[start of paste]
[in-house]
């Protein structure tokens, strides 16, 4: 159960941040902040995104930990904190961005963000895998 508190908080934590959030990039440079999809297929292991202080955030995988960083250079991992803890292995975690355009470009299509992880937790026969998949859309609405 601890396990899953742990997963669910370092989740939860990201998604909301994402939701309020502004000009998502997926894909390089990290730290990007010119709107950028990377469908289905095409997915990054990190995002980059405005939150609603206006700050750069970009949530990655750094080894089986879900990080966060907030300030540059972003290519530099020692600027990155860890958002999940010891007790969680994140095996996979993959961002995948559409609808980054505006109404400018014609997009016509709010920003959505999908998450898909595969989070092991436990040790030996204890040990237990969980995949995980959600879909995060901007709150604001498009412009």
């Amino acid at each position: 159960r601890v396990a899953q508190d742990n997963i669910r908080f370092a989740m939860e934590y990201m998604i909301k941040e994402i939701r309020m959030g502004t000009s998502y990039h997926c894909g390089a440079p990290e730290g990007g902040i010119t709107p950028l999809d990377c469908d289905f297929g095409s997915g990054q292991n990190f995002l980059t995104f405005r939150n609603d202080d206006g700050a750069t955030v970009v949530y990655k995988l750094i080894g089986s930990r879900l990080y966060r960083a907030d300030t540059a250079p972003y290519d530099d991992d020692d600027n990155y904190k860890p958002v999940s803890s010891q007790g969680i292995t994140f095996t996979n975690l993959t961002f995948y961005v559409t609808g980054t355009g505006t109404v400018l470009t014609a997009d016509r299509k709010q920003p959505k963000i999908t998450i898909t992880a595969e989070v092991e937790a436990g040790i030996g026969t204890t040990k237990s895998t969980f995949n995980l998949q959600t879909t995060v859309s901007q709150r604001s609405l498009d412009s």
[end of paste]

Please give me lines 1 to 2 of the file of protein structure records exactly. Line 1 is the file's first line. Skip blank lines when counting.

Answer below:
[in-house]
């Protein structure tokens, strides 16, 4: 159960941040902040995104930990904190961005963000895998 508190908080934590959030990039440079999809297929292991202080955030995988960083250079991992803890292995975690355009470009299509992880937790026969998949859309609405 601890396990899953742990997963669910370092989740939860990201998604909301994402939701309020502004000009998502997926894909390089990290730290990007010119709107950028990377469908289905095409997915990054990190995002980059405005939150609603206006700050750069970009949530990655750094080894089986879900990080966060907030300030540059972003290519530099020692600027990155860890958002999940010891007790969680994140095996996979993959961002995948559409609808980054505006109404400018014609997009016509709010920003959505999908998450898909595969989070092991436990040790030996204890040990237990969980995949995980959600879909995060901007709150604001498009412009």